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Novel reproductive behaviours in amphibians

In this article, Laurence Jarvis (Head of Conservation at Froglife), takes a closer look at reproductive behaviours in amphibians…

There are currently 8,004 species of amphibian (AmphibiaWeb, 2019) of which 88%, (7,064 species) are frogs and toads (anurans). These species exhibit an astonishing range of reproductive modes, of which only a small proportion lay eggs in water which hatch into aquatic larvae. In total, anurans exhibit 40 different modes of reproduction which are based on where the eggs are laid, egg type, and patterns of larval development. Examples of different reproductive modes include: depositing eggs in foam nests which float on water; laying eggs on the back of the female; laying eggs on the ground or in burrows; and depositing eggs on leaves with tadpoles that hatch and fall into water below (Duellman & Trueb, 1986). Of the 40 modes, direct developing embryos are perhaps the most unusual for amphibians. In these species, no water is required for development and instead the tadpoles develop within eggs which then hatch directly into froglets. This type of reproduction has evolved multiple times independently in anurans and currently 1,400 species are recognised to develop in this way (Stuart et al., 2008). Our knowledge of the full range of reproductive modes is still lacking as new patterns of reproduction are still being discovered. For example, some recent discoveries include novel nest building behaviour in the Kumbara night frog (Nyctibatrachus kumbara) from southern India (Gururaja et al., 2014) and unique foot-flagging behaviour has been observed in the Wayanad dancing frog (Micrixalus saxicola) a small torrent frog from India (Preininger et al., 2013). In this article we discuss some further recent discoveries of novel reproductive behaviours in anurans.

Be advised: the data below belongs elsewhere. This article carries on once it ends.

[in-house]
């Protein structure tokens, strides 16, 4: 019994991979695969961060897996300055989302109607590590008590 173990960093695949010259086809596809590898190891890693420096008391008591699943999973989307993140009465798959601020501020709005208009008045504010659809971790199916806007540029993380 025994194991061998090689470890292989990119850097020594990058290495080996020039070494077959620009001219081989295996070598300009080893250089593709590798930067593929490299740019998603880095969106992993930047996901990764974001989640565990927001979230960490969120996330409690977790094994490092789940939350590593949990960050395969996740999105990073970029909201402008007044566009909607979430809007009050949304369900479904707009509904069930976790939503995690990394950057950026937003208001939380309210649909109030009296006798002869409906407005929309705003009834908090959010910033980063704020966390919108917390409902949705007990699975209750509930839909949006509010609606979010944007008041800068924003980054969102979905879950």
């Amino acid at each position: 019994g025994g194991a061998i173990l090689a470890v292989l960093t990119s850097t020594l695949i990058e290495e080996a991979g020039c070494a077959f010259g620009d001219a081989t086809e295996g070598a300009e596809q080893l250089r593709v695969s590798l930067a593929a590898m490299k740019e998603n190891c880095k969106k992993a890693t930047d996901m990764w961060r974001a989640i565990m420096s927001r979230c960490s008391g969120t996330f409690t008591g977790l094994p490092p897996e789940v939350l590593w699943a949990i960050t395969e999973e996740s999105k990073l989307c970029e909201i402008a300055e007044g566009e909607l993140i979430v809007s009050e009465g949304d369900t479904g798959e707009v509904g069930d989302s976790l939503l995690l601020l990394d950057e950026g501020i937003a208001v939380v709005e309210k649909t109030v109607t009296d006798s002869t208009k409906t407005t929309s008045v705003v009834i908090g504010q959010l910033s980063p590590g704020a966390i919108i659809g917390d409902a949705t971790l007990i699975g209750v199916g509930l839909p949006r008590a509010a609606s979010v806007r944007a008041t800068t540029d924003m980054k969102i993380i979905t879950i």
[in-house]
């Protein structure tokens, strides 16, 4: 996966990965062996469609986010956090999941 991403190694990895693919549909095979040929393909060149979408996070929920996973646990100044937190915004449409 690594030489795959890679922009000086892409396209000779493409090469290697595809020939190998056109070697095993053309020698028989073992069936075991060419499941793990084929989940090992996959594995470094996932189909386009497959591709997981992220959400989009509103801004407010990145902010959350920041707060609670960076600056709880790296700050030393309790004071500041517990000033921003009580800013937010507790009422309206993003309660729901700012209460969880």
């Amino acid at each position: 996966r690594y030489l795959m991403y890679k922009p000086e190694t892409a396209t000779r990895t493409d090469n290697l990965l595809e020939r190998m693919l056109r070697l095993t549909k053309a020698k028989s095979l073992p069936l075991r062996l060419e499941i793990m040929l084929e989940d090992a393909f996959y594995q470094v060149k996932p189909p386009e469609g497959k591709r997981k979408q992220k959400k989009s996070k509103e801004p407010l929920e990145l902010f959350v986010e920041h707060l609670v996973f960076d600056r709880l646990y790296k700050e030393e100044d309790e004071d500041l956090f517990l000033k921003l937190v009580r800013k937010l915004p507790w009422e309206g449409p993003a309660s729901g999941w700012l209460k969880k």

The Western Gnats in southern India has been a recent hotspot in discoveries of novel reproductive behaviours in anurans. Due to its glacial history and diversity of habitats, this region supports over 180 species of amphibian which exhibit a range of reproductive patterns. The Chalazodes bubble nest frog (Raorchestes chalazodes) inhabits remote tropical forests in the Western Gnats. This species was presumed to be extinct, until its recent rediscovery in 2011 (Ganesan et al., 2019). Sheshadri et al. (2015), have recently reported a unique breeding behaviour in this frog. Males were found living inside the shafts of bamboo canes where they guarded the eggs laid by the females (Figure 1). It appears that small holes created by insects in the lower shafts of bamboo canes are utilised by this frog, which uses the hollow interior for breeding. Males call to attract females, which lay 5-8 large eggs in clusters inside the bamboo. The male guards these eggs from predators until they hatch into free-living froglets. This is the first time that this type of reproduction has been recorded in any amphibian species and thus represents a unique reproductive mode (Sheshadri et al., 2015). Unfortunately, this frog remains critically endangered, only occurring in five localities, and is highly threatened due to over-harvesting of bamboo (Sheshadri et al., 2015). Unless unregulated over-harvest of bamboo is halted, this species may well go extinct due to lack of suitable breeding habitat.

Figure 1. Left: Adult Chalazodes bubble nest frog (Raorchestes chalazodes) on top of a bamboo cane; Right: cross section of bamboo cane showing clutch of eggs and an emerging froglet.[Photo credit: Sheshadri et al., 2015]